Constraints of Complete Transactions: Complete transactions are more complex than Trigger transactions and require checking the content of the previous transaction. Therefore, the constraints it requires include (1) having two inputs and one output (2) the previous transaction is indeed a Trigger transaction, which can be obtained through some markers, such as only Trigger transactions have two outputs among all transactions in Vault (3) the first output amount of the previous transaction is consistent with the unique output amount of the current transaction.
Cancel transaction constraints: Cancel transaction constraints are relatively simple, it only needs to ensure that (1) there are two inputs and one output (2) the amount of the first input is the same as the amount of the output.
Below is the Bitcoin script pseudocode that describes these constraints. This basically translates the text description above clearly, so no redundant comments are added. The input and output represent the fields of the corresponding UTXO.
1
2
3
4
5
6
7
8
9
10
11
12
13
14
15
16
17
18
// trigger leaf
op_pick_field(amount of input1)
op_pick_field(amount of output1)
OP_EQUALVERIFY
op_pick_field(pk of input1)
op_pick_field(pk of output1)
OP_EQUALVERIFY
// compelete leaf
op_pick_pretx_field(0, amount of input1)
op_pick_field(amount of output)
OP_EQUALVERIFY
// cancel leaf
op_pick_field(amount of input1)
op_pick_field(amount of output)
OP_EQUALVERIFY
Below figure is just put the pseudocode on the leaf of Vault Taproot.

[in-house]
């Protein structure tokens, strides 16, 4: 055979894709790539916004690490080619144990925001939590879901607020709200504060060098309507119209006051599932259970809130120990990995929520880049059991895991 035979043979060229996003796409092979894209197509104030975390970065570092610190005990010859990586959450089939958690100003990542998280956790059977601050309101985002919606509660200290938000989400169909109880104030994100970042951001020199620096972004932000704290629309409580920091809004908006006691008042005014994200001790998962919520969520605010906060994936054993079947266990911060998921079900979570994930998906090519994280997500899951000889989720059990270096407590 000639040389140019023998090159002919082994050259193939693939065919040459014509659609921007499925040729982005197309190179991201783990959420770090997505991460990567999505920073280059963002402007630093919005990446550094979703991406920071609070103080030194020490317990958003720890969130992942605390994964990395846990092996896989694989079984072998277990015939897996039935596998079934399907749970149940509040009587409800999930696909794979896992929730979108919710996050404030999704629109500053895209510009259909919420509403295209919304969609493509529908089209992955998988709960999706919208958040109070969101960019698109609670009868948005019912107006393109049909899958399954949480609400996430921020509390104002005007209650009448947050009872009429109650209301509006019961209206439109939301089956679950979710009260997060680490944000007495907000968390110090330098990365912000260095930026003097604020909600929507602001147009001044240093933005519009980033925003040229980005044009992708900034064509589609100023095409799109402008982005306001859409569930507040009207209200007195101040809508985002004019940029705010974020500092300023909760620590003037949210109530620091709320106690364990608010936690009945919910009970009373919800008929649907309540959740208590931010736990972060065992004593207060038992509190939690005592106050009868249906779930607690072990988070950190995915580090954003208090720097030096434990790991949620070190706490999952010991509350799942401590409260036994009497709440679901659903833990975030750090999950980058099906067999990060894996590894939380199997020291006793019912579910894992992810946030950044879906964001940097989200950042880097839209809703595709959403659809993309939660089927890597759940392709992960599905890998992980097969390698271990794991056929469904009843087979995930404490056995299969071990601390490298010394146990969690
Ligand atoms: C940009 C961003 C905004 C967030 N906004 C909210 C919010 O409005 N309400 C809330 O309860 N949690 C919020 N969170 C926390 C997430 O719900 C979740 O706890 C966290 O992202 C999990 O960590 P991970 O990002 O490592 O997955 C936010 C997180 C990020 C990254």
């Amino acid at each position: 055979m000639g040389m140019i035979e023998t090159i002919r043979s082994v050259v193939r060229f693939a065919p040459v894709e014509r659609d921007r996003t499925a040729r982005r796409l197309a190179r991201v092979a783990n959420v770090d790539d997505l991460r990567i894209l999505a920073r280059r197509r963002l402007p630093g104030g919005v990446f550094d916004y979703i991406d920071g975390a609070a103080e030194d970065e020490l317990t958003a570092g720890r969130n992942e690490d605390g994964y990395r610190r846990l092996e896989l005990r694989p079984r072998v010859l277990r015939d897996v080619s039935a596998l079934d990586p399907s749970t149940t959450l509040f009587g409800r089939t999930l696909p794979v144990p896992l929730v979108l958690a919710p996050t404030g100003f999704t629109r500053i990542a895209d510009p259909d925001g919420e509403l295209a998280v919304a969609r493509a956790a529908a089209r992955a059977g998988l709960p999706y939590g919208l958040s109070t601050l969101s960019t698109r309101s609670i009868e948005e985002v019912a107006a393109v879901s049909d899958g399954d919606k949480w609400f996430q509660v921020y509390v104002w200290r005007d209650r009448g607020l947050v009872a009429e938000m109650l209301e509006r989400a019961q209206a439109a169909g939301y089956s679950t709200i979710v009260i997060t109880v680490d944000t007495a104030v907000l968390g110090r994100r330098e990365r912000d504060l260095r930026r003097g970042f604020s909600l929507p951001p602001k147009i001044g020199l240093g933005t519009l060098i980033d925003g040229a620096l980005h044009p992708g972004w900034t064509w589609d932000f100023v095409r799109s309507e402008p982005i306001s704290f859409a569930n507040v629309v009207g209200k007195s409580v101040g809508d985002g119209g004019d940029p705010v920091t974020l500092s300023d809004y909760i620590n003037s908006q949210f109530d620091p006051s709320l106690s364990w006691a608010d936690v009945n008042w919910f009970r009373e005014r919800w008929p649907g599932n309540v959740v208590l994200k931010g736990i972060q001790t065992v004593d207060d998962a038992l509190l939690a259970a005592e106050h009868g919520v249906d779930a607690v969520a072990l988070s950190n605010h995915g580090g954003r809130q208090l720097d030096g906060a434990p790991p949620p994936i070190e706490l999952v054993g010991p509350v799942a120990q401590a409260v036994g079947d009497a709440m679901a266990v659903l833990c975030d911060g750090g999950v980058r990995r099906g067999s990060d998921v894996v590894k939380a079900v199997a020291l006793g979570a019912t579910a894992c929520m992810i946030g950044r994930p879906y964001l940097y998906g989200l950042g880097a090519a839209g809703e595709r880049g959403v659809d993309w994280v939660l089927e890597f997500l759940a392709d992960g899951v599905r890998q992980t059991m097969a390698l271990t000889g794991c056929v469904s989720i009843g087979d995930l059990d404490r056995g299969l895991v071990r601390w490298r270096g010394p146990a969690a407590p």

Implement General Computing (MATT)
In the previous chapter, we introduced how to implement a Vault, for which we described how to implement transaction introspection, how to constrain transaction fields, and how to design a UTXO with state. Using this knowledge, in this chapter we will introduce MATT (Merkleize All The Things) , which is a proposal to implement a universal finitestate machine through the challengeresponse paradigm. The specific details of this chapter mainly refer to the implementation of pymatt (still a demo), but it does a lot of simplification. It should be noted that the universal finitestate machine that only uses OP_CAT is still Work In Progress (CatVM).
Pymatt requires an additional opcode OP_CCV that is not enabled to assist with the implementation, but OP_CAT can fully emulate OP_CCV functionality, which we will explain in a moment. Therefore, the generalpurpose finestate machine MATT can be implemented only with OP_CAT. But, as the claimer at the beginning of this article says, this article only discusses the impact of OP_CAT on smart contracts on Bitcoin, and does not represent a desire to implement all smart contract functions with only OP_CAT, nor does it represent a negation of other newly proposed opcodes.
OP_CCV
In order to comply with the description method of MATT proposal, this section first introduces OP_CCV opcode, and then gives a OP_CAT implementation of OP_CCV. The full name of OP_CCV is OP_CHECKCONTRACTVERIFY, which can be generated by Taproot Output Key to transfer data between UTXO, the following specific explanation of how to do this.